Example 1: A married couple was assessed a federal tax liability of $132,142. The liability resulted from an audit of their tax returns. The Internal Revenue Service filed a tax lien on the couple's home for the amount assessed and sent them a Notice of Intent to Levy for the balance due. The attorneys at Moskowitz LLP timely filed a request for a Collection Due Process hearing in response to the Internal Revenue Service's levy notice and ultimately filed a petition contesting the liability in the United States Tax Court. Through extensive negotiations, the attorneys at Moskowitz LLP convinced the Internal Revenue Service to adjust the couple's federal tax liability from $132,142 to zero.
Example 2: The Internal Revenue Service audited a couple's tax return and assessed a federal tax liability of $139,163. The Internal Revenue Service sent the couple a Notice of Intent to Levy for the assessed liability. The attorneys at Moskowitz LLP timely filed a request for a Collection Due Process hearing in response to the levy notice and ultimately filed a petition contesting the liability in the United States Tax Court. Through extensive negotiations, the attorneys at Moskowitz LLP convinced the Internal Revenue Service to adjust the couple's federal tax liability from $139,163 to $42,888.
Offer In Compromise & Installment Payment Agreements
If you have outstanding income tax liabilities that have not been satisfied, the Internal Revenue Service will most likely proceed with enforced collection actions against you. “Enforced collection” actions usually create severe economic hardships on you and your family.
If you have an outstanding federal income tax liability that you cannot satisfy, the Internal Revenue Service and applicable state taxing agencies will likely place tax liens against your home and/or may seize and sell it and levy your bank accounts. This means that the government has the right to seize all your assets to satisfy your back tax liabilities. The taxing authorities can also seize your wages until your tax liabilities have been paid in full. Such seizures are usually so substantial that the individual being levied often cannot afford to pay their rent, mortgage, automobile payments or even purchase groceries.
However, before the Internal Revenue Service can take any of the actions mentioned above, they must issue a notice entitled "Final Notice Of Intent To Levy And Your Right To A Hearing" to allow a taxpayer thirty days from the notice to pay the balance in full or to make other arrangements. The most common mistake taxpayers makes in these circumstances is to do nothing or ignore the notice because once the thirty days have passed, the Internal Revenue Service is free to begin seizing the individuals property and earnings.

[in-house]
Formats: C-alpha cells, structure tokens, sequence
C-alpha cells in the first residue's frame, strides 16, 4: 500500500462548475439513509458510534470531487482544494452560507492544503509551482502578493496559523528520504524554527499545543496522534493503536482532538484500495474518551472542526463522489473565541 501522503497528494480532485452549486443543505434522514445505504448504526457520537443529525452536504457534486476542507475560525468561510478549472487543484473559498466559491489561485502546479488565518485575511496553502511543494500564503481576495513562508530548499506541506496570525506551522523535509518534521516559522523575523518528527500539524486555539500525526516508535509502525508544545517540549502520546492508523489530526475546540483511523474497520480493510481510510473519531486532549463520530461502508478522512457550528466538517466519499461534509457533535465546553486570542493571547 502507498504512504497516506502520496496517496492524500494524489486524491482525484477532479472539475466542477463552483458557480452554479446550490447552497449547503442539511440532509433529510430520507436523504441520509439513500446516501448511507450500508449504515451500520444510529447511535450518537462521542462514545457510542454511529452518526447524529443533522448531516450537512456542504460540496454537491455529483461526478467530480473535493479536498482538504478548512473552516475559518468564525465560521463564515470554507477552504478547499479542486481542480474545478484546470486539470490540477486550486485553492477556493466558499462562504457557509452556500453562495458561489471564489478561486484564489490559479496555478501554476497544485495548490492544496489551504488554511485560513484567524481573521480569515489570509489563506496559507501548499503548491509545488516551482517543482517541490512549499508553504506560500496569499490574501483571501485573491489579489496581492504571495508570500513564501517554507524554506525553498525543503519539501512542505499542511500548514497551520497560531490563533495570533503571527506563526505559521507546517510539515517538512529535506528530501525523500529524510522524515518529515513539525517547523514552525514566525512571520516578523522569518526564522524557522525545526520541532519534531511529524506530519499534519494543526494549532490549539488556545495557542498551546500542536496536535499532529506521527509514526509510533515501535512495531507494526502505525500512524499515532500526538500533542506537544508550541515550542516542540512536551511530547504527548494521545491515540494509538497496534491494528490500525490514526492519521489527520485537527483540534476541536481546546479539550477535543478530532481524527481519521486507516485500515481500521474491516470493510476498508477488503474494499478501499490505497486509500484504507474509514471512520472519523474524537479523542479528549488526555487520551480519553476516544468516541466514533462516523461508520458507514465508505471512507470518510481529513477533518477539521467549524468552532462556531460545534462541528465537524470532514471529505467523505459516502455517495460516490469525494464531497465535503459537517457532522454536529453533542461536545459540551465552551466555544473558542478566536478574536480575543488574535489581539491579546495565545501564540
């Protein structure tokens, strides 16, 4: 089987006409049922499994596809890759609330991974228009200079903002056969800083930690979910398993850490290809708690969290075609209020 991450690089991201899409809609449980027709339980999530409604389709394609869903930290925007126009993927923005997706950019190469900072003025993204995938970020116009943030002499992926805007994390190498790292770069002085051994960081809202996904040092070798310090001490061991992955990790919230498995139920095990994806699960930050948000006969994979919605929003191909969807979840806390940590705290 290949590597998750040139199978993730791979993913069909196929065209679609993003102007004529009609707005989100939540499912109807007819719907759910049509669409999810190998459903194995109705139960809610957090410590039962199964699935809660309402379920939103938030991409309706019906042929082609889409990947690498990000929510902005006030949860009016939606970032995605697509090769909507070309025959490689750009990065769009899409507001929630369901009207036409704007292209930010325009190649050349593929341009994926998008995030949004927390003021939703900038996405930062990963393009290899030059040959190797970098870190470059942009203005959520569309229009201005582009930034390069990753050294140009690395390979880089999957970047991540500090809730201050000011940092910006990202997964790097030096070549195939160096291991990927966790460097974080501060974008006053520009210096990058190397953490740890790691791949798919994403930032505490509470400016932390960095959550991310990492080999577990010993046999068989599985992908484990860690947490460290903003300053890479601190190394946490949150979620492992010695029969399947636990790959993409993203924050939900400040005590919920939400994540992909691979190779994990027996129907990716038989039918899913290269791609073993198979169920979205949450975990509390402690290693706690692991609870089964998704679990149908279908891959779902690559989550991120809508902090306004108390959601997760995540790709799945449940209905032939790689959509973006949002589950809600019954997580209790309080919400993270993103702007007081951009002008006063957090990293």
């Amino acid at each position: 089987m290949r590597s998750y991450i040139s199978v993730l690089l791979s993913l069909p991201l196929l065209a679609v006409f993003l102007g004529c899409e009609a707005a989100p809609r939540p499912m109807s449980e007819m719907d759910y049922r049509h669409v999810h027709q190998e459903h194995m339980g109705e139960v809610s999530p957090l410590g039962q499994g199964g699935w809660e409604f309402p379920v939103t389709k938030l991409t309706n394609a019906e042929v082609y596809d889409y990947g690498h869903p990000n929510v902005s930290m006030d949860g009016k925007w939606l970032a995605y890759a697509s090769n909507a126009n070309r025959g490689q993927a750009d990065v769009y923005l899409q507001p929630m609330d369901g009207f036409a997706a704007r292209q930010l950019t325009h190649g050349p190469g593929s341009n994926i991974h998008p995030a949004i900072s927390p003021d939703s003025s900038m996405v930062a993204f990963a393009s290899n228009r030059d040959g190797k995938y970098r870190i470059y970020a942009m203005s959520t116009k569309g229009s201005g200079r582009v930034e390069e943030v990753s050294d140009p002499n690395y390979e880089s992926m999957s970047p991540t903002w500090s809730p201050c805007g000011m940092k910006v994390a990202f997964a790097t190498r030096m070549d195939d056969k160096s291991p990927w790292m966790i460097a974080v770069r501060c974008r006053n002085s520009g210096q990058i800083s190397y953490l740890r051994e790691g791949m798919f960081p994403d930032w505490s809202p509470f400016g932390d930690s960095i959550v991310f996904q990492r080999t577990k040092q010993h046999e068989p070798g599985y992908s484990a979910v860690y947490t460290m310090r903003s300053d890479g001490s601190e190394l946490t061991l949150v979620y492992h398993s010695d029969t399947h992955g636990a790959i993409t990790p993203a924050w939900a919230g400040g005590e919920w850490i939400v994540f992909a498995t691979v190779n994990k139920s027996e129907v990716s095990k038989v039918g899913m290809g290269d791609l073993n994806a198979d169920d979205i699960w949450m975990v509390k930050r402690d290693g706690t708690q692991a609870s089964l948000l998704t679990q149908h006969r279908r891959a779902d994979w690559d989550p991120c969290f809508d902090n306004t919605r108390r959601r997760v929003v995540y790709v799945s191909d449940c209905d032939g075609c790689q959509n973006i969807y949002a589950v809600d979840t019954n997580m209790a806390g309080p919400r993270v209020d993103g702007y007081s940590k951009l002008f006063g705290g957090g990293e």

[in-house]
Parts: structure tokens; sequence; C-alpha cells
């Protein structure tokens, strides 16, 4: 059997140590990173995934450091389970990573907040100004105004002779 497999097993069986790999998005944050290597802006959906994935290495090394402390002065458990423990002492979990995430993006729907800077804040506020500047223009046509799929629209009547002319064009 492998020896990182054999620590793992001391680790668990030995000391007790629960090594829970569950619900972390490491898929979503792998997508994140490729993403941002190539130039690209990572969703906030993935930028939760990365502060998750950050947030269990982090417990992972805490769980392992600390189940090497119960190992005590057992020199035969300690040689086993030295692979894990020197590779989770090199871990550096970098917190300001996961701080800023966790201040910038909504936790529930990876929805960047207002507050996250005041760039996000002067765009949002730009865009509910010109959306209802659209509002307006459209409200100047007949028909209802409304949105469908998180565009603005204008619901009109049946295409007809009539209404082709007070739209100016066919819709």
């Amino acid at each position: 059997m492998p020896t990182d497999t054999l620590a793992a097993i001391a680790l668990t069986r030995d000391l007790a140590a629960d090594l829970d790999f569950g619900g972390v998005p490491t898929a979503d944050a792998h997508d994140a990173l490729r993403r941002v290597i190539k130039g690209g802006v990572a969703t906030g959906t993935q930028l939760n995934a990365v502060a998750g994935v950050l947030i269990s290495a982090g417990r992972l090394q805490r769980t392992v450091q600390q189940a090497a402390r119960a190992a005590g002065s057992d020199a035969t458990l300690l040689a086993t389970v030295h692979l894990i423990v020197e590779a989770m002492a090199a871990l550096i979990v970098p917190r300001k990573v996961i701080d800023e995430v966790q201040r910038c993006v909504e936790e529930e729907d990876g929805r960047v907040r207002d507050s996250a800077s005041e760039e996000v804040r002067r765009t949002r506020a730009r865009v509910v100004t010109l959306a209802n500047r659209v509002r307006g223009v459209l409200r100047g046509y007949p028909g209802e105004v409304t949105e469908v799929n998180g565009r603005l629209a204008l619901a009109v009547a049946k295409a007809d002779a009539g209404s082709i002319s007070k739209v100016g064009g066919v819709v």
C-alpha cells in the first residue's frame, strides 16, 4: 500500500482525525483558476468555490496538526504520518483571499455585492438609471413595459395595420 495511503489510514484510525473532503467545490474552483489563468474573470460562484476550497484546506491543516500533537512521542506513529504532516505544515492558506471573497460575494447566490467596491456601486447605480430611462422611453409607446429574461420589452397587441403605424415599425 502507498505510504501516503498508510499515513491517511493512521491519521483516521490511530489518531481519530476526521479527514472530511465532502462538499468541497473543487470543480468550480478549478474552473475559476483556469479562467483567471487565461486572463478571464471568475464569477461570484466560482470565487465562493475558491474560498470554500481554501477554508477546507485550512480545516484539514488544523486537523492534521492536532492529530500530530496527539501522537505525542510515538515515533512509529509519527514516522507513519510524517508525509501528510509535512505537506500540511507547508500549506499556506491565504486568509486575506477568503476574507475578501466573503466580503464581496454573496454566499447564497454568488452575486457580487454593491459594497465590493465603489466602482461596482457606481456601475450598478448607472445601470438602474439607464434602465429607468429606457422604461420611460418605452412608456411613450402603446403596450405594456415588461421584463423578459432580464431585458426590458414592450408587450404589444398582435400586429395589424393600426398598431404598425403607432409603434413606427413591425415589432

Our law firm often files Collection Due Process hearing requests with the Internal Revenue Service to temporarily stop them from enforced collection actions while we are presenting your case that you do not owe anything or do not owe the total amount or that a better option exists. In certain cases, the filing of a Collection Due Process Hearing also provides our office with the ability to negotiate an Offer in Compromise or an Installment Payment Agreement. The filing of a Collection Due Process Hearing may also permit our office the opportunity to raise certain defenses regarding the IRS assessment against you. At the conclusion of the Due Process hearing, the Internal Revenue Service will issue their findings in a letter entitled "Notice of Determination." If you do not agree with the determination letter, in certain cases, our office can file a petition with the United States Tax Court to review the Collection Due Process hearing.
If the Collection Due Process hearing did not resolve your matter with the Internal Revenue Service or you missed your opportunity for a Collection Due Process hearing and you still have a tax debt you cannot afford to pay in full, or you dispute what the Internal Revenue Service claims is owed, you may resolve your outstanding tax liabilities through an Offer in Compromise. An Offer in Compromise is an agreement between the taxpayer and the Internal Revenue Service or state taxing agency, which resolves the taxpayer's tax liabilities for less than full payment of the assessed liabilities. The Internal Revenue Service permits Offer in Compromises to be filed under these circumstances:
- Doubt of Liability (You don’t owe the tax because of a legal reason)
- Doubt of Collectibility (You don’t have the income or assets to pay)